Washington State's snow pack level is now averaging just 17 percent of normal, based on measurements made on May 1, 2015. That's down from a state wide average of 24 percent on April 1, which is the traditional benchmark for the peak of the state's snow pack.
"Worst snow drought we've ever seen," said Scott Pattee, the water supply specialist with the Natural Resource Conservation Service, part of the U.S. Department of Agriculture.
The enemy is warmer temperatures, said Pattee.
Overall, fall and winter precipitation was about normal, just most of it didn't hang around as snow that melts out over the warmer months of the year. It's Pattee who tracks the state's snow pack both in the field and through the use of technology, what are called snowtel sites, many in remote locations, around the state and feed in data daily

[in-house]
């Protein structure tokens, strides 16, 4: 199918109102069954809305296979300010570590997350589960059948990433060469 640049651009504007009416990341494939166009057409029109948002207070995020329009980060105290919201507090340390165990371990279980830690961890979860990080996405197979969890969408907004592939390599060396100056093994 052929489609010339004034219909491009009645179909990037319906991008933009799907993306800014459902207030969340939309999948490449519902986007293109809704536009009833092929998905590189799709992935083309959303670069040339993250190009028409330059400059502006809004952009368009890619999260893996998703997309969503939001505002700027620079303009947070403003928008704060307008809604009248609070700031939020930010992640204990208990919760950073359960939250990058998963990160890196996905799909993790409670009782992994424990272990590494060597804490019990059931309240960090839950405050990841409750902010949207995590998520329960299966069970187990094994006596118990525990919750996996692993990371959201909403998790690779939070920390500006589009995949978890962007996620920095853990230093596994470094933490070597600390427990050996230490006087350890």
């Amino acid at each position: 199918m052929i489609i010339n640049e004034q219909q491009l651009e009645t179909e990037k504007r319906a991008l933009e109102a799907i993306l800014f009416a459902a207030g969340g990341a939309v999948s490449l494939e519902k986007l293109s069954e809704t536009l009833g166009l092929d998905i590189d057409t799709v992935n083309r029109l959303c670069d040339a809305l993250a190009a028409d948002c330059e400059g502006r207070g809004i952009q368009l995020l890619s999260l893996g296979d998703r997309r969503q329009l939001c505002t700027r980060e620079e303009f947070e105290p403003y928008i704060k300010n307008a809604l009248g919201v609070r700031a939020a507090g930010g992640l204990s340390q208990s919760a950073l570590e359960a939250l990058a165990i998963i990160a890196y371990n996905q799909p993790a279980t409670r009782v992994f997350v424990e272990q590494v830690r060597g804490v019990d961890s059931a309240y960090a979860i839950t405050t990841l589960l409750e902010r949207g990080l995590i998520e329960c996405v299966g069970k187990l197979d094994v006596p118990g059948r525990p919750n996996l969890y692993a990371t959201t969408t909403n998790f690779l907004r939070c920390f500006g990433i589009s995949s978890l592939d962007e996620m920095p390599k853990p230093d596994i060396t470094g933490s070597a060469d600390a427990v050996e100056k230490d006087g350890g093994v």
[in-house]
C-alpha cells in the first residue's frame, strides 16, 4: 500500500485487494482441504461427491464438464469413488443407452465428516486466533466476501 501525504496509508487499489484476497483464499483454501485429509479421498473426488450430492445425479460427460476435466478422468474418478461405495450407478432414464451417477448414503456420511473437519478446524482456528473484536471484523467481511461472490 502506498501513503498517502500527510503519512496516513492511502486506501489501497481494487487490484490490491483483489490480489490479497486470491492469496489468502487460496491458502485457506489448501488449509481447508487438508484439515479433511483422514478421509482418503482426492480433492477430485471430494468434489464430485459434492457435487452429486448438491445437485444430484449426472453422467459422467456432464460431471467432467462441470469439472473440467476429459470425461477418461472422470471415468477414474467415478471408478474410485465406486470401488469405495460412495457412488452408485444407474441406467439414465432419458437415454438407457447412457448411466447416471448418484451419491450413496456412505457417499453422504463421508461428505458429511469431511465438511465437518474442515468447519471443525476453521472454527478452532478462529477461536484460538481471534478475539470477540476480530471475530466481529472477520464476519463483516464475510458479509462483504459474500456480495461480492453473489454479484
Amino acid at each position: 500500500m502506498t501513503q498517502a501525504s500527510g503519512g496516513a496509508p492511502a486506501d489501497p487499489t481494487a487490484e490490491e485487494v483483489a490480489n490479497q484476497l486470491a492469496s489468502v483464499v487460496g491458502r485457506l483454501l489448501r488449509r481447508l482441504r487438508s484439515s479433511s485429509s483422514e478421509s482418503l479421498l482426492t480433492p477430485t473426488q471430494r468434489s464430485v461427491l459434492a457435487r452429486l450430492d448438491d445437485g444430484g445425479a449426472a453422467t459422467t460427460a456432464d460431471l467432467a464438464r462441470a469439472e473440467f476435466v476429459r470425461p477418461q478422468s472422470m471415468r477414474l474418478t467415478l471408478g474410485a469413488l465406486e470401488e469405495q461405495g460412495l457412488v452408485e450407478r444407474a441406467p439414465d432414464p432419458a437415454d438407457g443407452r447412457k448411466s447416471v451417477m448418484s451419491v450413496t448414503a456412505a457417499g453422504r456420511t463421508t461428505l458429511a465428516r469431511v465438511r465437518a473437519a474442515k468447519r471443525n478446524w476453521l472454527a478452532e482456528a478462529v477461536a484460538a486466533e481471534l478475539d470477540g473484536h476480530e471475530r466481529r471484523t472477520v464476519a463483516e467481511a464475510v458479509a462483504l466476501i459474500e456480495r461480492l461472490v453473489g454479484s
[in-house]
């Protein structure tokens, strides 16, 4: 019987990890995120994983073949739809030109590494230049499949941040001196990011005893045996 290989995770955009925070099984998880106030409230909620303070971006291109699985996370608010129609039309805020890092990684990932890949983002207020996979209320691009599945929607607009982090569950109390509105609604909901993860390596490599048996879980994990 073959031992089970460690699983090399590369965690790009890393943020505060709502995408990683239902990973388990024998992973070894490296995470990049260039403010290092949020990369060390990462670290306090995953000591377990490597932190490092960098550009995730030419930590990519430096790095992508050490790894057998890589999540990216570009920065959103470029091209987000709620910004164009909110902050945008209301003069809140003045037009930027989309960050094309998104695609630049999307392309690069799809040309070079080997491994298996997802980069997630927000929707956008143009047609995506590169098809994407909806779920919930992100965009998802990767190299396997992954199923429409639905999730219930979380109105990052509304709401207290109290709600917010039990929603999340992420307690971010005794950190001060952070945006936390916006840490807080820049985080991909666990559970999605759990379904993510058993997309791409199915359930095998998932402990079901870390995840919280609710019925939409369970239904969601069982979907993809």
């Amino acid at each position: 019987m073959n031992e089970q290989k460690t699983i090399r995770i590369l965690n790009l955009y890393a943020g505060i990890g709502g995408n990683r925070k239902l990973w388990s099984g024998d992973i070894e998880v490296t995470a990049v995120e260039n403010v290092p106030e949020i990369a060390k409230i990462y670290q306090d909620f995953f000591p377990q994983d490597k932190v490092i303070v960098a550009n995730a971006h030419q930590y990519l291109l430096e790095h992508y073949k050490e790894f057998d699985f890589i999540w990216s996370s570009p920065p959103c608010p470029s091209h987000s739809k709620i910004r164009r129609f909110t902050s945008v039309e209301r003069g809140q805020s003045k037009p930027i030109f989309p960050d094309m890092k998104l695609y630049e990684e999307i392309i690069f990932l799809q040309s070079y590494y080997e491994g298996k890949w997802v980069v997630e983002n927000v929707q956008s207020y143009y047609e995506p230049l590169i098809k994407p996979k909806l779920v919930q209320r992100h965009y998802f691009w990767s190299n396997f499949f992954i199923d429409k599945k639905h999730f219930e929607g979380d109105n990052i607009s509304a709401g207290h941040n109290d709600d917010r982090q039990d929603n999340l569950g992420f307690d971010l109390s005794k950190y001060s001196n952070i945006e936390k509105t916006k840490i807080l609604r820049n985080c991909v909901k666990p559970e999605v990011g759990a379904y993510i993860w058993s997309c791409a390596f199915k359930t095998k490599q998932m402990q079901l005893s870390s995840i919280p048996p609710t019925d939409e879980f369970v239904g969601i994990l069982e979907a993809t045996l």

On Monday Pattee said several regions around the state report no detectable snow, such as the mountains in the Central Puget Sound basin below 5,000 feet, and the one station that saw snow over the Olympic Mountains on May 5 now detects nothing.
In a place named Cox Valley, where there should be 80 inches of snow on the ground, there is nothing but a new crop of wildflowers coming up, said Pattee.
For the west side of the state one critical worry point is river flows that are seeing record lows for this date. The Washington State Department of Fish and Wildlife, which operates a number of hatcheries, says it's forming contingency plans for low water, says department spokesman Darren Friedel.